GOOD on speakeasies

Nostalgic for the appeal of the speakeasy, or just not interested in being bothered by city health regulations, a few enterprising cooks are entering the speakeasy business. From GOOD:

Given that speakeasies violate numerous health codes and zoning laws, it’s not surprising that the people who run them are leery of letting in just anybody. (The Chowhound website won’t even allow discussions of secret restaurants on its message boards, for fear of getting them shut down.) Mark is more likely to offer a seat to the person who emails about fears of a life doomed to eating boxed macaroni and cheese than to someone who simply requests a reservation for two; the online application for Studiofeast, another Brooklyn-based speakeasy, asks applicants to describe their ideal last meal. Through word of mouth and aggressive filtration of potential diners, these hidden kitchens strive to create the perfect dinner party.

This libertarian foodie likes it! Read the whole thing here.

[Via Slashfood.]

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Thanks…

… to those of you who’ve ordered from Amazon after clicking through the book links at the left. Even if you don’t order those particular items — what’s with the kids’ books and baby shoes? — I still get a cut. Accumulating an occasional gift certificate is a nice bonus for keeping the site running.

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Magician or a bouncy

For the past few years I’ve had a love/hate relationship with magic. At its best, the art is a vehicle for self-expression, masterful skill, humor, beauty, and wonder. Yet at the level it’s usually practiced, performance barely rises above the level of adolescent talent show. (See Adam Gopnik’s excellent article in the March 17 New Yorker for a discussion of this.)

As a reminder of exactly where magic stands in the public perception, it’s useful to keep an eye on the Craigslist ads. This one, for example:

Magician or a bouncy for kids to jump in

I am having a birthday party for 2 of my kids on April 5th and I am looking for a Magician that will not charge alot but will do a great job and make my kids happy. or I am looking for someone that has a bouncer/bouncy, you know those big things that you blow up for the kids to jump in. I would like to borrow for a small charge just for a few hours/ half a day. Please let me know if anyone can help me, it would greatly appreciated.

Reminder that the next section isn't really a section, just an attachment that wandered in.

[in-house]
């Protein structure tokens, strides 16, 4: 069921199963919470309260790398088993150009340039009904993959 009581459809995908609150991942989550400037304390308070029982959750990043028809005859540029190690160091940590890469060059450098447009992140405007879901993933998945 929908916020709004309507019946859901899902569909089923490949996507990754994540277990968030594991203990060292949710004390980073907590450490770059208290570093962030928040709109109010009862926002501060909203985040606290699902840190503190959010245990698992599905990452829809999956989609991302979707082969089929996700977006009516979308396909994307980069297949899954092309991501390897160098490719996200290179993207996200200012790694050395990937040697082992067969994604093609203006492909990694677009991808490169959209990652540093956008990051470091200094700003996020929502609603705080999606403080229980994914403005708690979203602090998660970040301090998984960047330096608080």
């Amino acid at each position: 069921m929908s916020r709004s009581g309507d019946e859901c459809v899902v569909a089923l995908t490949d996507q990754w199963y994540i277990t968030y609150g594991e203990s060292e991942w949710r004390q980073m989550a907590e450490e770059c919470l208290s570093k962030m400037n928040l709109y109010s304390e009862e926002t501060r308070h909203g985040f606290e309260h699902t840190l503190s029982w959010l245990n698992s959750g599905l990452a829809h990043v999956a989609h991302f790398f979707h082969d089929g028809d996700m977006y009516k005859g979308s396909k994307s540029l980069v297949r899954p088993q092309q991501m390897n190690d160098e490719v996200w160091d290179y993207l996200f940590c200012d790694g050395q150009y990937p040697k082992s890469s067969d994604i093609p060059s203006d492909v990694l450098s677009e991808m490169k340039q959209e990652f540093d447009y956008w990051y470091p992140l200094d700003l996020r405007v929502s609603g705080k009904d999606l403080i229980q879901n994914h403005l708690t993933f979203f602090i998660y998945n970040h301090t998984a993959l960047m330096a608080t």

Thank you so much

Got it? Magicians are 1) for kids, 2) not worth paying much for, and 3) roughly equivalent to a big, blow up bouncy.

Oh well, at least the bartender’s craft is treated with respect.

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Moment of the day

Sitting at Murky Coffee. The music is momentarily off and everyone is quietly working on laptops or reading books. The silence is finally broken by a ringing cell phone, buried deep in a woman’s purse. She struggles to silence it as everyone in the room smirks awkwardly to each other as the ring tone chirps out “Part of Your World” from The Little Mermaid.

The barista just put on some old Belle and Sebastian, restoring the cafe’s indie cred.

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Free Dr Pepper for everyone

My friend Mike notes that Dr Pepper will offer a free soda to every person in America this year — but only if Guns n Roses releases their fifteen-year-old, $13 million boondoggle album Chinese Democracy. I couldn’t care less about the album, but free Dr Pepper is good, especially if it’s from Dublin.

Oddly enough, the idea of enticing Axl Rose with Dr Pepper was sort of floated on this blog way back in 2003. If you weren’t reading the blog back then, the entry won’t make any sense. Actually, it won’t make any sense even if you were reading. This site had strange beginnings.

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“Berkeley approves smoking ban”

And dog bites man! Not an earth-shaking headline, I know. But worth noting:

Every afternoon, Barbara Roberson walks out of the Berkeley Ace Hardware store and takes her cigarette break, but a smoking ban on all commercially zoned sidewalks in Berkeley, would make this illegal… Smoking is already banned in Berkeley’s public parks, within 25 feet of public buildings, and 50 feet from health facilities and senior centers.

Professor Katharine Hammond explains the economics:

“In general, probably on a busy street the auto exhaust would be higher,” said UC Berkeley environmental and health sciences professor Katharine Hammond.

Hammond, says there’s an obvious cost to the notion of banning gas-fueled cars. A smoking ban has no cost, only benefits.

Right. No costs. Because smokers aren’t people, and therefore their interests don’t count.

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